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The Apostles interacted with Hellenistic Jews (Acts 17:11) who we know historicaly held deutrocanonical books as scripture, why wouldn't St. Paul or any of the other Apostles make it clear that the deutrocanonical books are not inspired?

It would make sense if the Church is to practice sola scriptura (66 books) upon the departure of the apostles.

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    No Christians held anything like Sola Scriptura as a doctrine until the Reformation. The Church didn't even completely settle on the Old Testament canon until the 8th century - which, according to all Church Councils that ever considered the canon, always included the deuterocanon. It didn't disappear completely from Protestant Bibles until the early 19th century - it was in the 1611 KJV and even in Calvin's 16th century Geneva Bible. – guest37 Feb 19 '18 at 19:42
  • Irenaeus says scripture is the pillar and ground of our faith (AH. III, I, 1). Athanasius calls scripture divine, sacred, word of God, but never does he refer the same adjectives to tradition. Clement of Alexandria (Stromata, XII, VXI) calls scripture virgin, giving birth to the truth and continuing virgin; it was not tradition. There are numerous other examples that the early church upheld scripture alone. Centuries later RC and EO upheld their own Traditions against each other to bolster contradictory claims of following apostolic tradition, which they don't per scripture. – SLM Feb 20 '18 at 15:59
  • @SML I think that issue warrants a new question. – aska123 Feb 20 '18 at 16:15
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At the time of apostles, there was no problem of extra books or Tradition as on par with God-breathed scripture. No problem, so of course no clarification. Everyone at the time, unlike today, knew the difference between God-breathed and man's tradition or Tradition.

It is a well-spread myth that the earliest Septuagint contained as equivalent to God-breathed Scripture the books of apocrypha. From the article

"Strong evidence exists that the Septuagint was the canon in place in first century Palestine. "Authors Archer and Chirichigno list 340 places where the New Testament cites the Septuagint but only 33 places where it cites from the Masoretic Text rather than the Septuagint.""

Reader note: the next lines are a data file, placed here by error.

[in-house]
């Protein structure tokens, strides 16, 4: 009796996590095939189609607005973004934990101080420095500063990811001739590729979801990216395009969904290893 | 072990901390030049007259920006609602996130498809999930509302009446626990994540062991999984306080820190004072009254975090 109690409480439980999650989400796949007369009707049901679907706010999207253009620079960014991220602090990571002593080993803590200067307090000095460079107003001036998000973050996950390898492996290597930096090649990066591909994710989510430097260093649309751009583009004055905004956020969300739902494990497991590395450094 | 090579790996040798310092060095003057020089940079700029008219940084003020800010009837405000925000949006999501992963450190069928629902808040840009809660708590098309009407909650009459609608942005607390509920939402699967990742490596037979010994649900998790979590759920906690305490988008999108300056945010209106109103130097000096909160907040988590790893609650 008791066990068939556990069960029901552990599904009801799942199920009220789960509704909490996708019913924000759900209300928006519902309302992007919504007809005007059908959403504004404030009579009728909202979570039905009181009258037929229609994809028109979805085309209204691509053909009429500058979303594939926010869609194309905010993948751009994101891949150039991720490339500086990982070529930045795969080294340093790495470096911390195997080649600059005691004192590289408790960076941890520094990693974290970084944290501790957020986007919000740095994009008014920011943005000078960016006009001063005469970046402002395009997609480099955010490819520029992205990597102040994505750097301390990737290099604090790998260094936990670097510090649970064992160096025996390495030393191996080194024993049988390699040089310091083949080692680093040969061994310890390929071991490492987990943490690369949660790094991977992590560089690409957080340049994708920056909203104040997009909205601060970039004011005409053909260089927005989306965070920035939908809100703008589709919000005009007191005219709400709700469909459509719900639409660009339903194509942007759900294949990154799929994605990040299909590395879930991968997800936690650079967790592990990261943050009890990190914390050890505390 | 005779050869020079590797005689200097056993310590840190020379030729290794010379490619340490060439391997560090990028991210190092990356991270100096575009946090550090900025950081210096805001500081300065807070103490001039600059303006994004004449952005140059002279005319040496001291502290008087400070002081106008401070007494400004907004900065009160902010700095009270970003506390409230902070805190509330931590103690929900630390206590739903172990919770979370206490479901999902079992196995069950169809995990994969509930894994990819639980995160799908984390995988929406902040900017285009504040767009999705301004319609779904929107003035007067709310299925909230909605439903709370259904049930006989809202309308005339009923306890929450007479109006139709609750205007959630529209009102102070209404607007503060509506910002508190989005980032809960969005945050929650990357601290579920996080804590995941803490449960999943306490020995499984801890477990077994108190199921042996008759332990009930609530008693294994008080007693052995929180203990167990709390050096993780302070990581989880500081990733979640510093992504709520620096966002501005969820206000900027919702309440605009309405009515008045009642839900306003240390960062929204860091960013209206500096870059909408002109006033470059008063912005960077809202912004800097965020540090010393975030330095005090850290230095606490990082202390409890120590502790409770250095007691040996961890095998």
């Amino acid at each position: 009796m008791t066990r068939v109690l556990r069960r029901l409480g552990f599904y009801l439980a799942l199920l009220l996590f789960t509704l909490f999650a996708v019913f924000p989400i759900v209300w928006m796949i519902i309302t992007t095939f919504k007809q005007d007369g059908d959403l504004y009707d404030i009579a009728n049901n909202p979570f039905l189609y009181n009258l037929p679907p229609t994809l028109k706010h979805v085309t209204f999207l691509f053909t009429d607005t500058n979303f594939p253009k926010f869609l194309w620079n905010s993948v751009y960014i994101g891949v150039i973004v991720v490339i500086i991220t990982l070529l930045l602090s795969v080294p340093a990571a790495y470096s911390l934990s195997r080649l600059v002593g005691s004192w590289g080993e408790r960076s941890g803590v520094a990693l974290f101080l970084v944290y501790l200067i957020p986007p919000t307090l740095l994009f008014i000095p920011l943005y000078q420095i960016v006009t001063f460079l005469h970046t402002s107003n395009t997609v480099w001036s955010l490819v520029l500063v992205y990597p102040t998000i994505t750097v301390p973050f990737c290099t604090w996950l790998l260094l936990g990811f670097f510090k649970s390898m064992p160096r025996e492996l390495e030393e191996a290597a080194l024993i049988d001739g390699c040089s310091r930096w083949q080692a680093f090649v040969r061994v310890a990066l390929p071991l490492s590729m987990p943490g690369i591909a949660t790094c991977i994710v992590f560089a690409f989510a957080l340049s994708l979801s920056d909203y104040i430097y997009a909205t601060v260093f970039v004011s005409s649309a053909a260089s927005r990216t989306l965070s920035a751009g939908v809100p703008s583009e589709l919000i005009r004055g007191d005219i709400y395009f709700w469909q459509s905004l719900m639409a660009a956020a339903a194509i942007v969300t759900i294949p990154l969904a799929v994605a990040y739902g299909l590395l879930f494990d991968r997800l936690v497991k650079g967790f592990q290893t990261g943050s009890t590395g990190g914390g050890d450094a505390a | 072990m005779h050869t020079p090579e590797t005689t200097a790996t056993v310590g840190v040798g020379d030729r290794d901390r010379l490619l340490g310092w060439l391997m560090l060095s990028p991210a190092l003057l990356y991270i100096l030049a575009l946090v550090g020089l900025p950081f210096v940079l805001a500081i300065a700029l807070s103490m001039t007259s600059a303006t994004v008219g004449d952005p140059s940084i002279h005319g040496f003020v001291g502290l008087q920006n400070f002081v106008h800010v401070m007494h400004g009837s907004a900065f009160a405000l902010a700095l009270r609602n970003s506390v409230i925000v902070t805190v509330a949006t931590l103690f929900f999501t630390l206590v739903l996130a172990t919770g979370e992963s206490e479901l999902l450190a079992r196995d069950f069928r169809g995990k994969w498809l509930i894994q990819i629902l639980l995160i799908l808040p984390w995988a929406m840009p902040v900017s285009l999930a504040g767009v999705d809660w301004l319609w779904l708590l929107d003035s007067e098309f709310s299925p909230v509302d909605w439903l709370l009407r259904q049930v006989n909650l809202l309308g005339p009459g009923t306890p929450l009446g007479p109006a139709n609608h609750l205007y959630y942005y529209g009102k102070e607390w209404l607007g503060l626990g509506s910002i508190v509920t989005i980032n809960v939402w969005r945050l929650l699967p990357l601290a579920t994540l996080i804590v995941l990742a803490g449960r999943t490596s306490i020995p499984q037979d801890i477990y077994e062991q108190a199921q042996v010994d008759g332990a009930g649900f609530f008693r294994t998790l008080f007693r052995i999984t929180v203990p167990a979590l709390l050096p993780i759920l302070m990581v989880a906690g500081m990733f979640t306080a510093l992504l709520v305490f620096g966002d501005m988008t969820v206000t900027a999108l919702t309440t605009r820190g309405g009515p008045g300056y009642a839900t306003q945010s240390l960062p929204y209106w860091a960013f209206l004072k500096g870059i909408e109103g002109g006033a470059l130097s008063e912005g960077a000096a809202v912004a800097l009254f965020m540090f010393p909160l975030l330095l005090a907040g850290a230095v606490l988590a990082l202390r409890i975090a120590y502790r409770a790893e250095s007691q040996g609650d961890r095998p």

Philo, Josephus, and Christ, if you can believe it, all recognize and define only the true Old Testament as books written during the valid prophetic times. Even 1 Macc will affirm that it is not scripture because during that silent period it was written when there wasn't a valid prophet!

The idea, like the Godhead, of a Tri-part OT is called Tanakh. These are the Law, Prophets, Psalms. It does not include the deuterocanon.

"The deuterocanonical books (from the Greek meaning "belonging to the second canon") are the books and passages of the Christian Old Testament that are not part of the Hebrew Bible."

We find this three-part Canon in at least three sources. Christ (via Luke), Josephus, and Philo of Alexandria. (emphasis mine)

From Eusebius regarding Josephus' comments on the Hebrew Canon, which again the article references.

  1. “We [the Jews] have not, therefore, a multitude of books disagreeing and conflicting with one another; but we have only twenty-two, which contain the record of all time and are justly held to be divine.
  2. Of these, five are by Moses, and contain the laws and the tradition respecting the origin of man, and continue the history down to his own death. This period embraces nearly three thousand years.
  3. From the death of Moses to the death of Artaxerxes, who succeeded Xerxes as king of Persia, the prophets that followed Moses wrote the history of their own times in thirteen books. The other four books contain hymns to God, and precepts for the regulation of the life of men.
  4. From the time of Artaxerxes to our own day all the events have been recorded, but the accounts are not worthy of the same confidence that we repose in those which preceded them, because there has not been during this time an exact succession of prophets.